January 15, 2015

Martin Luther King, Jr. Birthday

Today marks the 86th anniversary of Martin Luther King, Jr.'s birthday, January 15, 1929.

Each year on his birthday, United Methodist Bishop Woodie White writes a birthday letter to Dr. King - sort of an annual update on the state of racism and human rights in the United States.  I began reading these annual letters while Bishop White was Bishop of the Indiana Conference.  Today he is retired and currently serves as bishop-in-residence at Candler School of Theology at Emory University in Atlanta.

In this year's letter, Bishop White reflects on the 50th anniversary in 2015 of the March from Selma to Montgomery in March of 1965 and the passage of the 1965 Civil Rights Act in August, commonly called the Voting Rights Act.  He also reflects on some of the acts of violence we have seen around the country in this past year.  As he concludes in this year's letter:

"We continue to face a lot of work in this nation on the issue of race.  At times, we appear to move backward and forward simultaneously. The truth is, Martin, the events of the last 50 years are evidence of how far we have come on our journey to become "one nation under God, indivisible, with liberty and justice for all."  But, the last 50 days are evidence as well of how far we have yet to go!"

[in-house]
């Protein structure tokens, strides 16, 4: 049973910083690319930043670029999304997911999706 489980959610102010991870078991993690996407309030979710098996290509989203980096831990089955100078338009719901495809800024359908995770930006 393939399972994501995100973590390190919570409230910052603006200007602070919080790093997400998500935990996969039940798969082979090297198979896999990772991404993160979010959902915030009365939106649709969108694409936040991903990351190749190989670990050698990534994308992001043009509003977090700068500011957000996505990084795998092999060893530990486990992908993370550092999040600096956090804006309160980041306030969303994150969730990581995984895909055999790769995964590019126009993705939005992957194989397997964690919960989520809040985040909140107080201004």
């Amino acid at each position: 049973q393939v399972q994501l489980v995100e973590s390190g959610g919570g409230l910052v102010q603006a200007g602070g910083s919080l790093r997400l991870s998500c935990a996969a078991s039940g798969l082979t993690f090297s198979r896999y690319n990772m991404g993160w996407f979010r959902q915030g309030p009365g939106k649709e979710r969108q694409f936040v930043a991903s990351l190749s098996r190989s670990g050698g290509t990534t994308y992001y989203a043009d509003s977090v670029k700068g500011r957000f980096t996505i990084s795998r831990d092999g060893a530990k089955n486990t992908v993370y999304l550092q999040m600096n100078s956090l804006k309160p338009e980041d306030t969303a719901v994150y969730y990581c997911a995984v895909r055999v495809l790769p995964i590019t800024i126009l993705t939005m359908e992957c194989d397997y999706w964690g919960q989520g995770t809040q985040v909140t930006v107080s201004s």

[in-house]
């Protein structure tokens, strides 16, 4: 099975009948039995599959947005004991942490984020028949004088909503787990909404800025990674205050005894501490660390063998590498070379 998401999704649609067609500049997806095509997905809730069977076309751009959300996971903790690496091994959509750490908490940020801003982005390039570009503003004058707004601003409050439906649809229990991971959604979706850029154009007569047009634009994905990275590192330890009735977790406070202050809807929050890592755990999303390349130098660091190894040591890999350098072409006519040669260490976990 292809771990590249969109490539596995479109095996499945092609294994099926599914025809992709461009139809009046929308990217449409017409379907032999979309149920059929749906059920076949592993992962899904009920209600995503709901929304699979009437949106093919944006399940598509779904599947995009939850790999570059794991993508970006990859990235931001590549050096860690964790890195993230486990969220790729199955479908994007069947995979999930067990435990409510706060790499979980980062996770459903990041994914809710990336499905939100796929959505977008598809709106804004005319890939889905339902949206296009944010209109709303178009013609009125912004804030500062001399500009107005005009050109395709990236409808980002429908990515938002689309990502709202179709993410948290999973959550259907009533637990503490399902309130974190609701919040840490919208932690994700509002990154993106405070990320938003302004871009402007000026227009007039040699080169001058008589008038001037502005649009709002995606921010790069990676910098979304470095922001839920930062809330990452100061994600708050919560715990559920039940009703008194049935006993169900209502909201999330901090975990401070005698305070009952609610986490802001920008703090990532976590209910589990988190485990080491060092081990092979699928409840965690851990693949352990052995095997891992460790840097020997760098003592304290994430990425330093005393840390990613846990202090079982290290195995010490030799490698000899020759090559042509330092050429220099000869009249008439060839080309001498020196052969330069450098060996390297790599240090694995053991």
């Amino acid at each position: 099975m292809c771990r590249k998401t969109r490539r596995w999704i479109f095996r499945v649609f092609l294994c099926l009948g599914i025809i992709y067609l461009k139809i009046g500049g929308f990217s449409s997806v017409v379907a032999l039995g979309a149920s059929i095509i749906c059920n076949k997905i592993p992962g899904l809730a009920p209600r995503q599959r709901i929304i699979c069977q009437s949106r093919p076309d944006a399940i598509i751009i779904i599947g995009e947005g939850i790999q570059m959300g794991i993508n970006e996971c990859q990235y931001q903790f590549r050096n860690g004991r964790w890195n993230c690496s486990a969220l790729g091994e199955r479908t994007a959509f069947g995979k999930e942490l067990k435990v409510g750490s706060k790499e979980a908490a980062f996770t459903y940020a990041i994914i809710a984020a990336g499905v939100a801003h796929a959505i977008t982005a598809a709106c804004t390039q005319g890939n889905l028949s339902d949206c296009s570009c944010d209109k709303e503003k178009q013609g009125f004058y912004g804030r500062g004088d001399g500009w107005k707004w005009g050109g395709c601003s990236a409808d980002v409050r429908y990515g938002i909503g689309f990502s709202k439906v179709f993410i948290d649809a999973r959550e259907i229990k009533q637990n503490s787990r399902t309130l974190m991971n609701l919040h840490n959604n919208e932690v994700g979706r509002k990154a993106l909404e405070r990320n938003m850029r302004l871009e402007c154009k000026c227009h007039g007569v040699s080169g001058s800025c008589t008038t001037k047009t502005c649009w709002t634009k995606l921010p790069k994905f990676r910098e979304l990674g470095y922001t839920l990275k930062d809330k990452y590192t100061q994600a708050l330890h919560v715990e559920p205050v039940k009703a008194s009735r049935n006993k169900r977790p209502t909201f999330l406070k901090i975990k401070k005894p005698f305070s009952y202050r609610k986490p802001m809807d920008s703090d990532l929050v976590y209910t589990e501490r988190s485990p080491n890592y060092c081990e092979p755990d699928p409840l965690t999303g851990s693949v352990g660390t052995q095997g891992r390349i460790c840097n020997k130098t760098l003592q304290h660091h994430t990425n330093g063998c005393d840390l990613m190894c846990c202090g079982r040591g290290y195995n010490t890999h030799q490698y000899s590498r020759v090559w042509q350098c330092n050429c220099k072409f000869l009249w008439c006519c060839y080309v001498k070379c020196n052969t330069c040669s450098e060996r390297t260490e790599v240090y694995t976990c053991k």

Read the letter here.


You may also wish to read: My Pilgrimage to Nonviolence by Martin Luther King, Jr.  Here are the concluding paragraphs:

In 1954 I ended my formal training with all of these relative divergent intellectual forces converging into a positive social philosophy. One of the main tenets of this philosophy was the conviction that nonviolent resistance was one of the most potent weapons available to oppressed people in their quest for social justice. At this time, however, I had merely an intellectual understanding and appreciation of the position, with no firm determination to organize it in a socially effective situation.
When I went to Montgomery as a pastor, I had not the slightest idea that I would later become involved in a crisis in which nonviolent resistance would be applicable. I neither started the protest nor suggested it. I simply responded to the call of the people for a spokesman. When the protest began, my mind, consciously or unconsciously, was driven back to the Sermon on the Mount, with its sublime teachings on love, and the Gandhian method of nonviolent resistance. As the days unfolded, I came to see the power of nonviolence more and more. Living through the actual experience of the protest, nonviolence became more than a method to which I gave intellectual assent; it became a commitment to a way of life. Many of the things that I had not cleared up intellectually concerning nonviolence were now solved in the sphere of practical action.